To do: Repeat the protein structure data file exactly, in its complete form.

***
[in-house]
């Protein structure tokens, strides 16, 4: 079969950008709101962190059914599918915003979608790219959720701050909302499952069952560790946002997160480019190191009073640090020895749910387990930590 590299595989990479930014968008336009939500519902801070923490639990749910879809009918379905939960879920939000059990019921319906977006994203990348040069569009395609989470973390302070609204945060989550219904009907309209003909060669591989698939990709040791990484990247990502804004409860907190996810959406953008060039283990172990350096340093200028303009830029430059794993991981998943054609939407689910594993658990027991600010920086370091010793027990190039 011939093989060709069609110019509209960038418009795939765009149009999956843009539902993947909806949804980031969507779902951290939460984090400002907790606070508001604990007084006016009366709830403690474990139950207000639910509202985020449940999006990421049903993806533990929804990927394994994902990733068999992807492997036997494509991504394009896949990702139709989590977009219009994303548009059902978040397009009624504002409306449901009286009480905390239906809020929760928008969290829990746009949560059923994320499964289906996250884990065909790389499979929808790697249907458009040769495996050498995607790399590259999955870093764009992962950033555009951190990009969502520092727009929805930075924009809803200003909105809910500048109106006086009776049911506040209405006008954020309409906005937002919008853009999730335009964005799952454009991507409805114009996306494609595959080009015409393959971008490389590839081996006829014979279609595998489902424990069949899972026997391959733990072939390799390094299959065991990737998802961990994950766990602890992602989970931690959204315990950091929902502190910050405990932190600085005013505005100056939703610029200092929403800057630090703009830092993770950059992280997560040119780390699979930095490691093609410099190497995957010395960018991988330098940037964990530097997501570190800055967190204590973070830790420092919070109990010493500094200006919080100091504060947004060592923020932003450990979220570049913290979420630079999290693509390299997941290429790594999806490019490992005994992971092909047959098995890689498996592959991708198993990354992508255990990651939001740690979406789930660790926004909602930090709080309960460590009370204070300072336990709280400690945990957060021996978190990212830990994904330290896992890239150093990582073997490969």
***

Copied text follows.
[in-house]
């Protein structure tokens, strides 16, 4: 079969950008709101962190059914599918915003979608790219959720701050909302499952069952560790946002997160480019190191009073640090020895749910387990930590 590299595989990479930014968008336009939500519902801070923490639990749910879809009918379905939960879920939000059990019921319906977006994203990348040069569009395609989470973390302070609204945060989550219904009907309209003909060669591989698939990709040791990484990247990502804004409860907190996810959406953008060039283990172990350096340093200028303009830029430059794993991981998943054609939407689910594993658990027991600010920086370091010793027990190039 011939093989060709069609110019509209960038418009795939765009149009999956843009539902993947909806949804980031969507779902951290939460984090400002907790606070508001604990007084006016009366709830403690474990139950207000639910509202985020449940999006990421049903993806533990929804990927394994994902990733068999992807492997036997494509991504394009896949990702139709989590977009219009994303548009059902978040397009009624504002409306449901009286009480905390239906809020929760928008969290829990746009949560059923994320499964289906996250884990065909790389499979929808790697249907458009040769495996050498995607790399590259999955870093764009992962950033555009951190990009969502520092727009929805930075924009809803200003909105809910500048109106006086009776049911506040209405006008954020309409906005937002919008853009999730335009964005799952454009991507409805114009996306494609595959080009015409393959971008490389590839081996006829014979279609595998489902424990069949899972026997391959733990072939390799390094299959065991990737998802961990994950766990602890992602989970931690959204315990950091929902502190910050405990932190600085005013505005100056939703610029200092929403800057630090703009830092993770950059992280997560040119780390699979930095490691093609410099190497995957010395960018991988330098940037964990530097997501570190800055967190204590973070830790420092919070109990010493500094200006919080100091504060947004060592923020932003450990979220570049913290979420630079999290693509390299997941290429790594999806490019490992005994992971092909047959098995890689498996592959991708198993990354992508255990990651939001740690979406789930660790926004909602930090709080309960460590009370204070300072336990709280400690945990957060021996978190990212830990994904330290896992890239150093990582073997490969």